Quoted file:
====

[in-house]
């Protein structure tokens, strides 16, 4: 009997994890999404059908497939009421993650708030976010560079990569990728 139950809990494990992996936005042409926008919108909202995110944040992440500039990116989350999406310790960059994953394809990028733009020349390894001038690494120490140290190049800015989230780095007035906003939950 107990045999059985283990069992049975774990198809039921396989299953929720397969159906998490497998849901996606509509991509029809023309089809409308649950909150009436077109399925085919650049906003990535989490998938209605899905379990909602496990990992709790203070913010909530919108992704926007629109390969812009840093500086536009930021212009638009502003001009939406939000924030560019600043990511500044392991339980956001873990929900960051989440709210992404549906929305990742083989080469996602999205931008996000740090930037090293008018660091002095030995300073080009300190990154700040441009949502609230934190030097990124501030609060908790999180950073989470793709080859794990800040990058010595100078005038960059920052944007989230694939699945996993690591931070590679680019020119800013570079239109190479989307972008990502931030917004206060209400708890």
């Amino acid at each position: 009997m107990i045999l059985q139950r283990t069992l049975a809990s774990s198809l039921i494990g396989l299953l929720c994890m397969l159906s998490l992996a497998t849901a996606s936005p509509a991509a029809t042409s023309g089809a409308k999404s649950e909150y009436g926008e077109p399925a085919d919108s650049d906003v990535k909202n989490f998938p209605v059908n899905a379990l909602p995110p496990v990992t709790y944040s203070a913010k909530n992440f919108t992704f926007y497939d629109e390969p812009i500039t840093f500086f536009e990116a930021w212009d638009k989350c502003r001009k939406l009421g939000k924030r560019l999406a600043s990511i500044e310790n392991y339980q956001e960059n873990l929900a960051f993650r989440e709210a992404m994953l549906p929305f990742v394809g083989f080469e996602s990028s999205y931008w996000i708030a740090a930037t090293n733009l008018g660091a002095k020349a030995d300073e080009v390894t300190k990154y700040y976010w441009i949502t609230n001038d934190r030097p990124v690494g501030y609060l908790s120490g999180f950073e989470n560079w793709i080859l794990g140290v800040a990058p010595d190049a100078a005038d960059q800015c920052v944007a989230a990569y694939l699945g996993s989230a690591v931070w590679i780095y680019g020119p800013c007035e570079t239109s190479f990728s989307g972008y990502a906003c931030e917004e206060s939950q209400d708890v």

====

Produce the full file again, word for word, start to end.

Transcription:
[in-house]
């Protein structure tokens, strides 16, 4: 009997994890999404059908497939009421993650708030976010560079990569990728 139950809990494990992996936005042409926008919108909202995110944040992440500039990116989350999406310790960059994953394809990028733009020349390894001038690494120490140290190049800015989230780095007035906003939950 107990045999059985283990069992049975774990198809039921396989299953929720397969159906998490497998849901996606509509991509029809023309089809409308649950909150009436077109399925085919650049906003990535989490998938209605899905379990909602496990990992709790203070913010909530919108992704926007629109390969812009840093500086536009930021212009638009502003001009939406939000924030560019600043990511500044392991339980956001873990929900960051989440709210992404549906929305990742083989080469996602999205931008996000740090930037090293008018660091002095030995300073080009300190990154700040441009949502609230934190030097990124501030609060908790999180950073989470793709080859794990800040990058010595100078005038960059920052944007989230694939699945996993690591931070590679680019020119800013570079239109190479989307972008990502931030917004206060209400708890």
């Amino acid at each position: 009997m107990i045999l059985q139950r283990t069992l049975a809990s774990s198809l039921i494990g396989l299953l929720c994890m397969l159906s998490l992996a497998t849901a996606s936005p509509a991509a029809t042409s023309g089809a409308k999404s649950e909150y009436g926008e077109p399925a085919d919108s650049d906003v990535k909202n989490f998938p209605v059908n899905a379990l909602p995110p496990v990992t709790y944040s203070a913010k909530n992440f919108t992704f926007y497939d629109e390969p812009i500039t840093f500086f536009e990116a930021w212009d638009k989350c502003r001009k939406l009421g939000k924030r560019l999406a600043s990511i500044e310790n392991y339980q956001e960059n873990l929900a960051f993650r989440e709210a992404m994953l549906p929305f990742v394809g083989f080469e996602s990028s999205y931008w996000i708030a740090a930037t090293n733009l008018g660091a002095k020349a030995d300073e080009v390894t300190k990154y700040y976010w441009i949502t609230n001038d934190r030097p990124v690494g501030y609060l908790s120490g999180f950073e989470n560079w793709i080859l794990g140290v800040a990058p010595d190049a100078a005038d960059q800015c920052v944007a989230a990569y694939l699945g996993s989230a690591v931070w590679i780095y680019g020119p800013c007035e570079t239109s190479f990728s989307g972008y990502a906003c931030e917004e206060s939950q209400d708890v």